Because the tomatoes are warm and slightly softened, they will be easier to puree. Puree with an immersion blender, just until all the big pieces of tomato have been broken up. You still want your sauce to be a little bit chunky.
Sear your meat before you add it to the sauce pot.
Don’t add raw meat to your sauce. Searing it first will make it more flavorful. Plus, it’ll cook faster.
You can stick with the classics, like meatballs.
It’s especially important to sear meatballs ahead of time. If you don’t, they’ll fall apart. This is a reallly great meatball recipe that uses a combination of ground beef and ground pork.
The author of this recipe uses this sauce in a cabbage casserole, but it would be great on pasta.
Or, add chicken thighs.
Smaller cuts of meat are best, since you want them to finish cooking and braising by the time your sauce is done.
Make sure your chicken gets cooked to an internal temperature of at least 165 degrees. Searing thighs, then simmering them for an hour and a half will cook them all the way though and give them a chance to braise and get really tender.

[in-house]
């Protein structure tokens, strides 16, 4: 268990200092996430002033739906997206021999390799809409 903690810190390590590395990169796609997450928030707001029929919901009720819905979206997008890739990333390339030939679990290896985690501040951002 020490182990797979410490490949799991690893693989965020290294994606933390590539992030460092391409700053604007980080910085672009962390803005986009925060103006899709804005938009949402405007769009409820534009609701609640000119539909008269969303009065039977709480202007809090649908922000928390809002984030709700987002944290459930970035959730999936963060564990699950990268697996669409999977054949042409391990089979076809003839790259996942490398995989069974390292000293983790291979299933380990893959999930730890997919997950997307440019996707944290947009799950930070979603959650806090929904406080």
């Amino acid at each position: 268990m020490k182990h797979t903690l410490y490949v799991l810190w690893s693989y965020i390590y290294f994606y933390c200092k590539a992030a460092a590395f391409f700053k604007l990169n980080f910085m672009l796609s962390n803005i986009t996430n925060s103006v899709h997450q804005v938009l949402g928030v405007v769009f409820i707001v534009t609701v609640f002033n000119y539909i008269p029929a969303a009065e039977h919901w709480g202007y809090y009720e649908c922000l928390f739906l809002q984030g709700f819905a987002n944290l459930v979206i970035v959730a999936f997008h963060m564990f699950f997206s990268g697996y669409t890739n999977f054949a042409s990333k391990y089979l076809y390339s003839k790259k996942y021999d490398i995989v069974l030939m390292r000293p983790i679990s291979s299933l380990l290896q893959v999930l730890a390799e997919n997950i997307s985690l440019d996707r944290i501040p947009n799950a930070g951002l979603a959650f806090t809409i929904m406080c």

Then, turn heat to low and simmer gently for at least an hour, preferably 2 hours.
The longer it simmers, the more liquid will evaporate, leaving you with a thick, concentrated sauce.
Slow-simmered sauce is far more flavorful than anything you could make in twenty minutes.
Big-batch tomato sauce is great, but you probably need to store the leftovers in smaller batches. Figure out how much sauce you’ll use at a time — the more people you cook for, the more sauce you’ll need at once — and divide sauce into airtight containers (ball jars, tupperware, etc.) based on that amount. Sauce that you’ll use within a week can be stored in the fridge. Everything else goes in the freezer for up to three months.
Tomato sauce pairs well with pasta and a big pile of cheese.